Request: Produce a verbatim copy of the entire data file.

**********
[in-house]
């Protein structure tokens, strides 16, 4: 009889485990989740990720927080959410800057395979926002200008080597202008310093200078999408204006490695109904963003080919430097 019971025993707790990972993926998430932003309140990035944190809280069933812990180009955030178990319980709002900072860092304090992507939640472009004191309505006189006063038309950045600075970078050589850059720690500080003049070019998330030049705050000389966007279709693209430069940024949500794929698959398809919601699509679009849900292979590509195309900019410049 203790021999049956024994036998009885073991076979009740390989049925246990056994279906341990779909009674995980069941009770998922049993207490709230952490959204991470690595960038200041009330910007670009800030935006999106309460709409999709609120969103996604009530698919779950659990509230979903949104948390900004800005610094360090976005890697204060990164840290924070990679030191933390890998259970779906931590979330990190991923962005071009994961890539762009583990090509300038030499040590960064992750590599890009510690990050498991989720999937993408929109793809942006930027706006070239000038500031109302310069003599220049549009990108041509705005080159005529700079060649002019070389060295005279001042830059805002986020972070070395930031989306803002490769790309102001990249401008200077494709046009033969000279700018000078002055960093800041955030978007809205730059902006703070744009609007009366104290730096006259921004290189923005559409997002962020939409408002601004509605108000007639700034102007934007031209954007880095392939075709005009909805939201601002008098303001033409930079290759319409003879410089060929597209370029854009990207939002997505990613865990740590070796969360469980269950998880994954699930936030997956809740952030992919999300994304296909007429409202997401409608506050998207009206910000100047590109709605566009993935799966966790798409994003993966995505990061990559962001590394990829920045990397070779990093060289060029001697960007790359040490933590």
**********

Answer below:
[in-house]
């Protein structure tokens, strides 16, 4: 009889485990989740990720927080959410800057395979926002200008080597202008310093200078999408204006490695109904963003080919430097 019971025993707790990972993926998430932003309140990035944190809280069933812990180009955030178990319980709002900072860092304090992507939640472009004191309505006189006063038309950045600075970078050589850059720690500080003049070019998330030049705050000389966007279709693209430069940024949500794929698959398809919601699509679009849900292979590509195309900019410049 203790021999049956024994036998009885073991076979009740390989049925246990056994279906341990779909009674995980069941009770998922049993207490709230952490959204991470690595960038200041009330910007670009800030935006999106309460709409999709609120969103996604009530698919779950659990509230979903949104948390900004800005610094360090976005890697204060990164840290924070990679030191933390890998259970779906931590979330990190991923962005071009994961890539762009583990090509300038030499040590960064992750590599890009510690990050498991989720999937993408929109793809942006930027706006070239000038500031109302310069003599220049549009990108041509705005080159005529700079060649002019070389060295005279001042830059805002986020972070070395930031989306803002490769790309102001990249401008200077494709046009033969000279700018000078002055960093800041955030978007809205730059902006703070744009609007009366104290730096006259921004290189923005559409997002962020939409408002601004509605108000007639700034102007934007031209954007880095392939075709005009909805939201601002008098303001033409930079290759319409003879410089060929597209370029854009990207939002997505990613865990740590070796969360469980269950998880994954699930936030997956809740952030992919999300994304296909007429409202997401409608506050998207009206910000100047590109709605566009993935799966966790798409994003993966995505990061990559962001590394990829920045990397070779990093060289060029001697960007790359040490933590």